“Assuredly, All who wanted to devour you shall be devoured, And every one of your foes shall go into captivity; Those who despoiled you shall be despoiled, And all who pillaged you I will give up to pillage.” Jeremiah 30:16 (The Israel Bible™)
German Chancellor Angela Merkel addressed growing anti-Semitism in Germany, admitting that Jews are not safe in her country.
“Unfortunately there is to this day not a single synagogue, not a single day care center for Jewish children, not a single school for Jewish children that does not need to be guarded by German policemen,” Merkel said in an interview with CNN’s Christiane Amanpour.
“There has always been a certain number of anti-Semites among us, Unfortunately,” Merkel added, making reference to her country’s Nazi history.
“In Germany, obviously, they always have to be seen in a certain context, in the context of our past, which means we have to be that much more vigilant than others,” she said, emphasizing that Germany has to face”the specters of our past” and that “we have to tell our young people what history has brought over us and others, and these horrors… why we have to put ourselves in the other person’s shoes and why we stand up against intolerance and why we show no tolerance towards violations of human rights.”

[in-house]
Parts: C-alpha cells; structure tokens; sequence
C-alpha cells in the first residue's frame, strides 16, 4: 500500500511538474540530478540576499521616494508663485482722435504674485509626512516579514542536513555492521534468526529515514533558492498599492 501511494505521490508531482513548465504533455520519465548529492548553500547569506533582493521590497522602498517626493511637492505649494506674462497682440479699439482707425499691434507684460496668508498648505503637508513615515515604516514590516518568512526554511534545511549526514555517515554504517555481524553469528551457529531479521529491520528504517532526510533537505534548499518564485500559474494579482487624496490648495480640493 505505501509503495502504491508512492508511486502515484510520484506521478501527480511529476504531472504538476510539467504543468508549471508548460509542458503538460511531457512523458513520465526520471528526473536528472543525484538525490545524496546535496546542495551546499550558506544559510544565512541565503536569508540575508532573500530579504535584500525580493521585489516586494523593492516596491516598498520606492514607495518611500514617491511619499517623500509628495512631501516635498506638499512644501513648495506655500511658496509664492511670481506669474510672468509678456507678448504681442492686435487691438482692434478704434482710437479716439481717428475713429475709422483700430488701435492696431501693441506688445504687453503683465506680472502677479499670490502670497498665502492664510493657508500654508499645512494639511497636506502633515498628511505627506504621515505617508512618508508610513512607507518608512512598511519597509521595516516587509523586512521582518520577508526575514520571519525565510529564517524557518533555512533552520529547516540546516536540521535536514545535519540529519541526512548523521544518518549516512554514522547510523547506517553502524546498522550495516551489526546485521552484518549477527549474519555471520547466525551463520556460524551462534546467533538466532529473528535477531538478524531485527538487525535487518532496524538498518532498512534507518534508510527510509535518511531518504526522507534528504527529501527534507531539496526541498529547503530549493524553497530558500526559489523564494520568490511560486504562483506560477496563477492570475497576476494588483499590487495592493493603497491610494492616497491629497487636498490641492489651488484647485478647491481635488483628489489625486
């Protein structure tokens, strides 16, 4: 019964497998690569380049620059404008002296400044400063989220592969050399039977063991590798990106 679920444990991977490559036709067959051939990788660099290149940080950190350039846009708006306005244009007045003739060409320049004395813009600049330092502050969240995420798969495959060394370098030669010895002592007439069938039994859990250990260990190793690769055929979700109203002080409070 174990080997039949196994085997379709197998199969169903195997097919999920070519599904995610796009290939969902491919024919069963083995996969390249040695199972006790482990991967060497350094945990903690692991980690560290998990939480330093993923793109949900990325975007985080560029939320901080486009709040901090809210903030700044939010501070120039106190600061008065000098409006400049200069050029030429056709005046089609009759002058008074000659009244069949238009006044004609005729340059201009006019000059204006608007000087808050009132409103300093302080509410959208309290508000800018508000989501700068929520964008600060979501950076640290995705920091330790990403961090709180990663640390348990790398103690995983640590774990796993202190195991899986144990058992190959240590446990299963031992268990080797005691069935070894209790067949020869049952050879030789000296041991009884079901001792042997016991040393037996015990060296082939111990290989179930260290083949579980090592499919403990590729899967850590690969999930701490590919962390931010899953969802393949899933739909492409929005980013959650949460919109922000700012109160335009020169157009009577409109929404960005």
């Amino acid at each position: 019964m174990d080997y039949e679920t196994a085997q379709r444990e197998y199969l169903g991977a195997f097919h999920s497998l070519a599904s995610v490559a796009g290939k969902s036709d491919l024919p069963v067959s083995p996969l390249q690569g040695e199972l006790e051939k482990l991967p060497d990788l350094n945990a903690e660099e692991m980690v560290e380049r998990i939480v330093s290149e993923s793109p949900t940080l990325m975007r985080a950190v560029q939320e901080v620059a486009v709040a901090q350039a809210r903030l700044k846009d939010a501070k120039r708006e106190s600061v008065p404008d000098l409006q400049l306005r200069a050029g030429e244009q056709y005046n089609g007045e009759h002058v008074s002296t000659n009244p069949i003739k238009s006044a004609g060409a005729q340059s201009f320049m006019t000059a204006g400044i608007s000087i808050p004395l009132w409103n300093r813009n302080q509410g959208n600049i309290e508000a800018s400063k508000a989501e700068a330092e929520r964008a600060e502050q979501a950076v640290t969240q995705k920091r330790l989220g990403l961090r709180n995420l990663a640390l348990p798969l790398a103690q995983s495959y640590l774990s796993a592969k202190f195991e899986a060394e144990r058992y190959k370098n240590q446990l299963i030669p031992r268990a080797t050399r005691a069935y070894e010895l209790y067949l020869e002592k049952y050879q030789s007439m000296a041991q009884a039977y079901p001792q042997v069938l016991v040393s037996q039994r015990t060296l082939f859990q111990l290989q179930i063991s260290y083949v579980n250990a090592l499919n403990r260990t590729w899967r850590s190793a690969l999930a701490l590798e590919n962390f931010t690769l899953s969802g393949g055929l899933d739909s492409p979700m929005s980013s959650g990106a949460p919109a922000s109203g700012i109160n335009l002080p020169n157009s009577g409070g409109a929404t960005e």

Official figures showed 1,646 hate crimes against Jews were committed in 2018 – an increase of 10% on the previous year. Physical attacks against Jews in Germany also rose in the same period, with 62 violent incidents recorded, up from 37 in 2017. Jerusalem Post reported that according to the German Ministry of the Interior, “right-wing extremists committed 90% of the 1,800 incidents in 2018. The real number of Islamic-animated antisemitic attacks in Germany is not well documented due to authorities characterizing Islamic antisemitism as right-wing antisemitism.”
Merkel’s statements come just a few days after Germany’s anti-Semitism commissioner Felix Klein warned Jews that it may be dangerous to wear yarmulkes in public.
The opposite is true. Wear your kippa. Wear your friend’s kippa. Borrow a kippa and wear it for our Jewish neighbors. Educate people that we are a diverse society. https://t.co/vd9nV9AvPG
— Richard Grenell (@RichardGrenell) May 26, 2019
To show solidarity with the Jews, one of Germany’s leading newspapers printed a “do-it-yourself kippah” cutout on its front page on Monday as an act of solidarity with the Jewish community.